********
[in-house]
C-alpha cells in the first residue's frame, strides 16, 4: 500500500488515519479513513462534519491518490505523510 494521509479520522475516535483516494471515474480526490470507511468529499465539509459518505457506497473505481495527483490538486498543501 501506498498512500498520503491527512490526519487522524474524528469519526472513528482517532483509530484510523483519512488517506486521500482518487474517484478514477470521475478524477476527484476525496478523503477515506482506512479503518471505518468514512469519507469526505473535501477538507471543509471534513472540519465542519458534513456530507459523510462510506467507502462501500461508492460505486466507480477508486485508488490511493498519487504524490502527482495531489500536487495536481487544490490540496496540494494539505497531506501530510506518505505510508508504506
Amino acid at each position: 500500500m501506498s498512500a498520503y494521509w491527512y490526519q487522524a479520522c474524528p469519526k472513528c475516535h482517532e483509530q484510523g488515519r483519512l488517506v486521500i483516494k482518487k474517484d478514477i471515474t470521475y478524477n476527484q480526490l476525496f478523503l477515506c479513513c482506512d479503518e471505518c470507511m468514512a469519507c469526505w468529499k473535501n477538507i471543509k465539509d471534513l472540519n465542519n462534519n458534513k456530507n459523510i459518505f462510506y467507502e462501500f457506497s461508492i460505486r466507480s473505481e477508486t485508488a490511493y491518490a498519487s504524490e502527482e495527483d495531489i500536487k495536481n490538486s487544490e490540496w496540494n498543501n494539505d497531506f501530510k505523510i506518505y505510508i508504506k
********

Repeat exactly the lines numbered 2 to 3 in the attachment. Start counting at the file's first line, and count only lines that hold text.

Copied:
C-alpha cells in the first residue's frame, strides 16, 4: 500500500488515519479513513462534519491518490505523510 494521509479520522475516535483516494471515474480526490470507511468529499465539509459518505457506497473505481495527483490538486498543501 501506498498512500498520503491527512490526519487522524474524528469519526472513528482517532483509530484510523483519512488517506486521500482518487474517484478514477470521475478524477476527484476525496478523503477515506482506512479503518471505518468514512469519507469526505473535501477538507471543509471534513472540519465542519458534513456530507459523510462510506467507502462501500461508492460505486466507480477508486485508488490511493498519487504524490502527482495531489500536487495536481487544490490540496496540494494539505497531506501530510506518505505510508508504506
Amino acid at each position: 500500500m501506498s498512500a498520503y494521509w491527512y490526519q487522524a479520522c474524528p469519526k472513528c475516535h482517532e483509530q484510523g488515519r483519512l488517506v486521500i483516494k482518487k474517484d478514477i471515474t470521475y478524477n476527484q480526490l476525496f478523503l477515506c479513513c482506512d479503518e471505518c470507511m468514512a469519507c469526505w468529499k473535501n477538507i471543509k465539509d471534513l472540519n465542519n462534519n458534513k456530507n459523510i459518505f462510506y467507502e462501500f457506497s461508492i460505486r466507480s473505481e477508486t485508488a490511493y491518490a498519487s504524490e502527482e495527483d495531489i500536487k495536481n490538486s487544490e490540496w496540494n498543501n494539505d497531506f501530510k505523510i506518505y505510508i508504506k